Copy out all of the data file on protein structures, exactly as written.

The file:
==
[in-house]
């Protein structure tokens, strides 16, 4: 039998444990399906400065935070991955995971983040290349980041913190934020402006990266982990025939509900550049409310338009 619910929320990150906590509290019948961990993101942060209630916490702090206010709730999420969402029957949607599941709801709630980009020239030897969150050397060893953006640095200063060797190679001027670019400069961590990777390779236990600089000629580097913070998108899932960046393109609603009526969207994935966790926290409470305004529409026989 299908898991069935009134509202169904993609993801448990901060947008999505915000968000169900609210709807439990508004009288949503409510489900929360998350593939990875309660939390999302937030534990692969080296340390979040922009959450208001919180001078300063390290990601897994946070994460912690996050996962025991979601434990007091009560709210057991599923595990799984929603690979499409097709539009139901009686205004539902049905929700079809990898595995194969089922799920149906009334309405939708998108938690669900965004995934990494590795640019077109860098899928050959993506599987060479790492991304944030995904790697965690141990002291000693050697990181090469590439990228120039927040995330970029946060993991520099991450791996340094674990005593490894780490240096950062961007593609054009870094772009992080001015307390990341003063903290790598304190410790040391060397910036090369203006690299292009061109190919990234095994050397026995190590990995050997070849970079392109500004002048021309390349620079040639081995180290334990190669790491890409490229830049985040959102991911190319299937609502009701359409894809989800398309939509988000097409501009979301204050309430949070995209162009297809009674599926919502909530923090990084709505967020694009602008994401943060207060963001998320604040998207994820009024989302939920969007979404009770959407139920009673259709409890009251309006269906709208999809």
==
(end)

[in-house]
């Protein structure tokens, strides 16, 4: 039998444990399906400065935070991955995971983040290349980041913190934020402006990266982990025939509900550049409310338009 619910929320990150906590509290019948961990993101942060209630916490702090206010709730999420969402029957949607599941709801709630980009020239030897969150050397060893953006640095200063060797190679001027670019400069961590990777390779236990600089000629580097913070998108899932960046393109609603009526969207994935966790926290409470305004529409026989 299908898991069935009134509202169904993609993801448990901060947008999505915000968000169900609210709807439990508004009288949503409510489900929360998350593939990875309660939390999302937030534990692969080296340390979040922009959450208001919180001078300063390290990601897994946070994460912690996050996962025991979601434990007091009560709210057991599923595990799984929603690979499409097709539009139901009686205004539902049905929700079809990898595995194969089922799920149906009334309405939708998108938690669900965004995934990494590795640019077109860098899928050959993506599987060479790492991304944030995904790697965690141990002291000693050697990181090469590439990228120039927040995330970029946060993991520099991450791996340094674990005593490894780490240096950062961007593609054009870094772009992080001015307390990341003063903290790598304190410790040391060397910036090369203006690299292009061109190919990234095994050397026995190590990995050997070849970079392109500004002048021309390349620079040639081995180290334990190669790491890409490229830049985040959102991911190319299937609502009701359409894809989800398309939509988000097409501009979301204050309430949070995209162009297809009674599926919502909530923090990084709505967020694009602008994401943060207060963001998320604040998207994820009024989302939920969007979404009770959407139920009673259709409890009251309006269906709208999809």